It only takes minutes for the ingredients to be fully cooked and they are then served in a bowl with spicy soup.
The last step is to customize your malatang with seasonings such as vinegar, chili oil, chopped scallion and cilantro.
You should be cautious about food safety issues, especially in summer. At some malatang shops, the ingredients are exposed in the air and most of the small malatang shops don’t change the cauldron of broth very often.
In recent years, malatang has evolved from a rustic street snack and more eateries are selling a refined version of the dish in better shopping environment with healthier recipes and more options for the soup that even includes tom yum.
Cooked and served in skewers, chuanchuanxiang can be described as one form of hotpot, or mini hotpot as some people call it. The word chuanchuan means sticks/skewers.
Originating in Chengdu, this spicy delicacy cooks all kinds of vegetable and meat skewers in hot spicy broth, just like hotpot but with skewers, and the cost of the meal is calculated by counting the number of skewers.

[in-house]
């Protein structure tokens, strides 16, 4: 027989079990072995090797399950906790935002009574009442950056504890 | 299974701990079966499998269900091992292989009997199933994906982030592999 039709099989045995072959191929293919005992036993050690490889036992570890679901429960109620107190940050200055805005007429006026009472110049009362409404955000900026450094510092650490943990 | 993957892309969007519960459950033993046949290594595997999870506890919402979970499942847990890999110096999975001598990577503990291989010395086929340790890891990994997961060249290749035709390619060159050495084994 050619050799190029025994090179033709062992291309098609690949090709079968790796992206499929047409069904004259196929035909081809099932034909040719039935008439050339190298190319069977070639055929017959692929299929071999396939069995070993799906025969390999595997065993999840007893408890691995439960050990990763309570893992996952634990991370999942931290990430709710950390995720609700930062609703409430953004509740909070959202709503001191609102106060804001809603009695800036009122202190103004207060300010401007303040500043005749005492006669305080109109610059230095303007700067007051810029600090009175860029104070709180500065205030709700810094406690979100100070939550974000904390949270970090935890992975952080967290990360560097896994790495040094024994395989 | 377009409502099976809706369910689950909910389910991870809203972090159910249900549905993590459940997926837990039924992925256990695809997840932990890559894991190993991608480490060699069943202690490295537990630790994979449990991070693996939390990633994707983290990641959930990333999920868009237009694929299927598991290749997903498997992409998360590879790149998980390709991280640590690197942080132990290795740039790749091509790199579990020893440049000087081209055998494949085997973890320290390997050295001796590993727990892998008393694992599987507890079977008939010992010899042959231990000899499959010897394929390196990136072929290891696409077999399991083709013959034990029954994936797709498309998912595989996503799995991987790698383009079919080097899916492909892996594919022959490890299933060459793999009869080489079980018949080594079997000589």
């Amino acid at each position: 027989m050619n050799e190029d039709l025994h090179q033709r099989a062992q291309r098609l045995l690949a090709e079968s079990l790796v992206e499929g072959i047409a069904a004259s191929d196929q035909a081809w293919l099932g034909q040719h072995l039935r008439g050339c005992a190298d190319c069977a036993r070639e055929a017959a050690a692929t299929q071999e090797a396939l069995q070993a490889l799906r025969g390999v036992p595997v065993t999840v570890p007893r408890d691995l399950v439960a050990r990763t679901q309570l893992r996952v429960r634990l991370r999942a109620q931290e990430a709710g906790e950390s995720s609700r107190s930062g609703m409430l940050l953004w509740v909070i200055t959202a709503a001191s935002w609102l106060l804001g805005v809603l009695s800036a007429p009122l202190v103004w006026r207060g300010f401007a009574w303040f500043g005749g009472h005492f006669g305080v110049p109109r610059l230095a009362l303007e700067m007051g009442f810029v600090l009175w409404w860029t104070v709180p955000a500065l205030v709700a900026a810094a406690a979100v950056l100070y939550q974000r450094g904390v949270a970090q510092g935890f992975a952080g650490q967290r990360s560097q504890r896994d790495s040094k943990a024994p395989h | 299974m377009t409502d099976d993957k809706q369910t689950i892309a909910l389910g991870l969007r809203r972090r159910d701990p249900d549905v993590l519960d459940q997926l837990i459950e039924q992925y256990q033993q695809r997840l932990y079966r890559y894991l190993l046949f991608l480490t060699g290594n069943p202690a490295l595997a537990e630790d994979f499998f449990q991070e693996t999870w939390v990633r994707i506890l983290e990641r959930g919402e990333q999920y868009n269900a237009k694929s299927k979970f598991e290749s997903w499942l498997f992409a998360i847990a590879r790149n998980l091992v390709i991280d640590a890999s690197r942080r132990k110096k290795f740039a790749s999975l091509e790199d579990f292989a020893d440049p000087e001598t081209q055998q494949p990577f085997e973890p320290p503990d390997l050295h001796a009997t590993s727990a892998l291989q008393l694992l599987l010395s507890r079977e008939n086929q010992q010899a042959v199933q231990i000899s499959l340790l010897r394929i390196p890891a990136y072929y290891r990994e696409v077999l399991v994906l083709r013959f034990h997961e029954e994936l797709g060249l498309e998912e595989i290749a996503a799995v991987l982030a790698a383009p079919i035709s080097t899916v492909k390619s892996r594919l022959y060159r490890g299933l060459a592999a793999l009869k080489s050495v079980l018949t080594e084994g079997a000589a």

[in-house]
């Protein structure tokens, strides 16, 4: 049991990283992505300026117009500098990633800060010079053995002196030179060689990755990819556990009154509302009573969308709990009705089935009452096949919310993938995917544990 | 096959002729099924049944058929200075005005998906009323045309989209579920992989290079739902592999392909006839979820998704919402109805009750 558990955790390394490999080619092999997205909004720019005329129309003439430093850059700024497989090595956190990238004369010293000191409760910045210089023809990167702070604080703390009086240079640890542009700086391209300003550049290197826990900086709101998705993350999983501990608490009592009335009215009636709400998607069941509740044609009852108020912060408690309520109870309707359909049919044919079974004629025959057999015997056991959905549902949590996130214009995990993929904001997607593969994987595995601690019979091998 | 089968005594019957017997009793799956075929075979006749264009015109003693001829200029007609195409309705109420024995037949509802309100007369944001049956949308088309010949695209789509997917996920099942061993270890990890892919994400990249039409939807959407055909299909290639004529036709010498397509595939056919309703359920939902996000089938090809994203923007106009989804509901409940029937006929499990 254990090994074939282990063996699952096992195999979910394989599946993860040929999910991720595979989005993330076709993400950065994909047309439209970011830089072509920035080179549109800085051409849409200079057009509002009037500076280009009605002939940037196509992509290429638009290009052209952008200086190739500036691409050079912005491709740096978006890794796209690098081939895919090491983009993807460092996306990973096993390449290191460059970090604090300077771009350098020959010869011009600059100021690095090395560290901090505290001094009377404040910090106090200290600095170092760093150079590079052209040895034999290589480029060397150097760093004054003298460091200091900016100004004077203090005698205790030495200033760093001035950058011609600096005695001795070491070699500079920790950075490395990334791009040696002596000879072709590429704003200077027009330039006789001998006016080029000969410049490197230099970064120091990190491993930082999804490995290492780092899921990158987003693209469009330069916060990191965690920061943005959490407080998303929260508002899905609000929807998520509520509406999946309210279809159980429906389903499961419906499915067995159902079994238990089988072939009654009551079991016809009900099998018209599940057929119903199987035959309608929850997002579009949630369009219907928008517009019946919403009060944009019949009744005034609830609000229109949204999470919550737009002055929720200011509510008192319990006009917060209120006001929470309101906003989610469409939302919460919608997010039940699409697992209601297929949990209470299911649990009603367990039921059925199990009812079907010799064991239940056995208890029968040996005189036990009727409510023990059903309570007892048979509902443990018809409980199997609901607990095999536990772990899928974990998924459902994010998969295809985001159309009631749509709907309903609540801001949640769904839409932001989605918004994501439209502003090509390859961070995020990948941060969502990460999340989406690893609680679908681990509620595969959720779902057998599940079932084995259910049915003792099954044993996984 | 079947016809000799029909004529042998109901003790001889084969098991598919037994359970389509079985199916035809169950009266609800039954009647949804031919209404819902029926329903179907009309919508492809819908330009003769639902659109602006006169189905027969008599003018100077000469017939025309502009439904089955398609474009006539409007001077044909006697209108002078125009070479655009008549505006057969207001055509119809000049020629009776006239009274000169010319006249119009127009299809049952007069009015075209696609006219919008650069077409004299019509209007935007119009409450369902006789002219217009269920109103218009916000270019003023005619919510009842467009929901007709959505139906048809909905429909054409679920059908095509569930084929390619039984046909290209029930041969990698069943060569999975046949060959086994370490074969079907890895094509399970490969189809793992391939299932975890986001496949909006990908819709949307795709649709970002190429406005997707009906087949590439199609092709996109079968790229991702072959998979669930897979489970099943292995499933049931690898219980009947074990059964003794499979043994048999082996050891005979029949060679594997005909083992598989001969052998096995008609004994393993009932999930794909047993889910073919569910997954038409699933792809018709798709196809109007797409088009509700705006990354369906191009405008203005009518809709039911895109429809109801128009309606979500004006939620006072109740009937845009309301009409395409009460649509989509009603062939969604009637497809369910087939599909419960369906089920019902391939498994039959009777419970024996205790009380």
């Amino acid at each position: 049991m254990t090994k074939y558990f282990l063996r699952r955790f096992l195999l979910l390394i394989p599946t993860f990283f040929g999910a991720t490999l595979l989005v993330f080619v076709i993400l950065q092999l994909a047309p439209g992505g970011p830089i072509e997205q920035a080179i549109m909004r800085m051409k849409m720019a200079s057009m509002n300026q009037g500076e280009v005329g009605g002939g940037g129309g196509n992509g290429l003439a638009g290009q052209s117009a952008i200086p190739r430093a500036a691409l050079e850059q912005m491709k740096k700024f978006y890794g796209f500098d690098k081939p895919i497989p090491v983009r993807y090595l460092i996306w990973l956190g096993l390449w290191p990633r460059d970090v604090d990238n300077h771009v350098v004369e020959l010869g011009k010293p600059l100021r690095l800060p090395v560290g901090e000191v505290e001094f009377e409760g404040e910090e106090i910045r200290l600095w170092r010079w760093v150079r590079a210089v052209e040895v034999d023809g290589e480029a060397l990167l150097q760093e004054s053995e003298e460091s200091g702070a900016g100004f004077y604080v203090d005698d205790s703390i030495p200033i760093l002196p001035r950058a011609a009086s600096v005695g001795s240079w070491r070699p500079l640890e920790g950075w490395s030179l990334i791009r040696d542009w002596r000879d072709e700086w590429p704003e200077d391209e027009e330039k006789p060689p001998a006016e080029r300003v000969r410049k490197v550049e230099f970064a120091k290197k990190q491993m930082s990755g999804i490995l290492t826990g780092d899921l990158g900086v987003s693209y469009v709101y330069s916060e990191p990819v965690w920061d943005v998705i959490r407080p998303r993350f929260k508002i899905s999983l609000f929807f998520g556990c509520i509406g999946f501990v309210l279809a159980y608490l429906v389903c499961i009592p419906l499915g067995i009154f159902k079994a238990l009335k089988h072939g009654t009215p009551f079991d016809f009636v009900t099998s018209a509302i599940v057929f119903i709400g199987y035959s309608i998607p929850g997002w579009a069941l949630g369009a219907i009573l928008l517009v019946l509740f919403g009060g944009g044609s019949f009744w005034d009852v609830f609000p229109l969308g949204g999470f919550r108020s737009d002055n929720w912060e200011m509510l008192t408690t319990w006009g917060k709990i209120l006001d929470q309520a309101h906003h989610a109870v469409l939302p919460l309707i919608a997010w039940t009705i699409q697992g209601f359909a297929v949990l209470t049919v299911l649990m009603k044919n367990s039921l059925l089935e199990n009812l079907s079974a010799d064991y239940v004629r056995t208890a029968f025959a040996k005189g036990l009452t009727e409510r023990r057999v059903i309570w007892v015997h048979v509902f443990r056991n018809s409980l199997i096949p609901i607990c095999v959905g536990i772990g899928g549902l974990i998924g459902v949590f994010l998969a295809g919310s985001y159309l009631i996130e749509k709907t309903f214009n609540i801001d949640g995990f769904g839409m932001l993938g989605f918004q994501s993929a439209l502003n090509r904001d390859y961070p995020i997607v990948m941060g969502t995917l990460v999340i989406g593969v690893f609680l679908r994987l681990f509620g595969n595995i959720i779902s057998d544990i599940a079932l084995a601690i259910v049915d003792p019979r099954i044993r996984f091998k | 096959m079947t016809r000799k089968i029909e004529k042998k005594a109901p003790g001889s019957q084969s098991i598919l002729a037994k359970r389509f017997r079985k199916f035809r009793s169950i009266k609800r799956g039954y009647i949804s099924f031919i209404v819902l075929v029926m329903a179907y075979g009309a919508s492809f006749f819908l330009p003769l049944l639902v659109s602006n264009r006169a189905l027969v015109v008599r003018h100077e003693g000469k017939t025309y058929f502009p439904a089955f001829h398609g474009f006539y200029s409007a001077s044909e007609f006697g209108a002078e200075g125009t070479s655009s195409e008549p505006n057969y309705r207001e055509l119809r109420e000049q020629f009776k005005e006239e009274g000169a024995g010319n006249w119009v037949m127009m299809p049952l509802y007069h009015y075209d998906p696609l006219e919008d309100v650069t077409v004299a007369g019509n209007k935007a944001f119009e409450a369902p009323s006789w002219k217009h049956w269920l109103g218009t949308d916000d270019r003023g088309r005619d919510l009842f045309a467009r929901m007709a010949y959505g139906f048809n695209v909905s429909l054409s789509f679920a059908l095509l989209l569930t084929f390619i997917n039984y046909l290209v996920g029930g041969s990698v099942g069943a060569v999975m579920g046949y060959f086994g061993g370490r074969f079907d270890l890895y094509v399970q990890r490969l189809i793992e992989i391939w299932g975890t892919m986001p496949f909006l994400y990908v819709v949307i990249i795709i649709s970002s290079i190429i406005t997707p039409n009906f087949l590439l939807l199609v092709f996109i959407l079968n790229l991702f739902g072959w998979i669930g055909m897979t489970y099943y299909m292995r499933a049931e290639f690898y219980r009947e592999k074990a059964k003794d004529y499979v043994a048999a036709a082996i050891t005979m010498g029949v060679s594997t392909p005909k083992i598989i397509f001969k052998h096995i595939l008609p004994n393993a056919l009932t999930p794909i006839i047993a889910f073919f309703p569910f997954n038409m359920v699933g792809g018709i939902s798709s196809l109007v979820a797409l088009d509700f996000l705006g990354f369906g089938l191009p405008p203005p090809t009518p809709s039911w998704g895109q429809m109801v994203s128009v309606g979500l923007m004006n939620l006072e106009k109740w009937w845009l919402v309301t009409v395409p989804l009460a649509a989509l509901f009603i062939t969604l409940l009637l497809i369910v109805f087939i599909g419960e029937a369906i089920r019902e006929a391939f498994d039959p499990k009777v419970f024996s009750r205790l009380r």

The chuanchuanxiang broth is filled with herbs and spices to elevate the depth of flavor, like caoguo (Amomum tsao-ko), fennel, baidoukou (Amomum kravanh), cloves and star anise. One can choose spicy or original broth, which has the same base of chicken or pork stock but different kinds and amount of seasonings.
Beef, shrimp, tofu and vegetables are the basic ingredients in chuanchuanxiang, and offal such as chicken heart, duck intestine and beef tripe are what makes a meal complete and authentic. When cooked in the spicy broth, the not-so-appetizing offal parts become mouthwatering delicacies.
Like hotpot, chuanchuanxiang is served with dipping sauces on the side. The traditional Sichuan flavor is made of a bowl of sesame oil-based sauce and a plate of dry ground chilies, toasted white sesame seeds and crushed peanuts.
Maocai is the third Sichuan dish that took the country by storm after hotpot and malatang. There’s a popular saying that “maocai is one man’s hotpot, and hotpot is maocai for a group of people.”
Basically, maocai is a bowl of spicy vegetable and meat stew, and it’s much simpler than hotpot and even malatang — you don’t have to pick the ingredients from the shelves or cook them in the broth yourself, the restaurant will do all the work.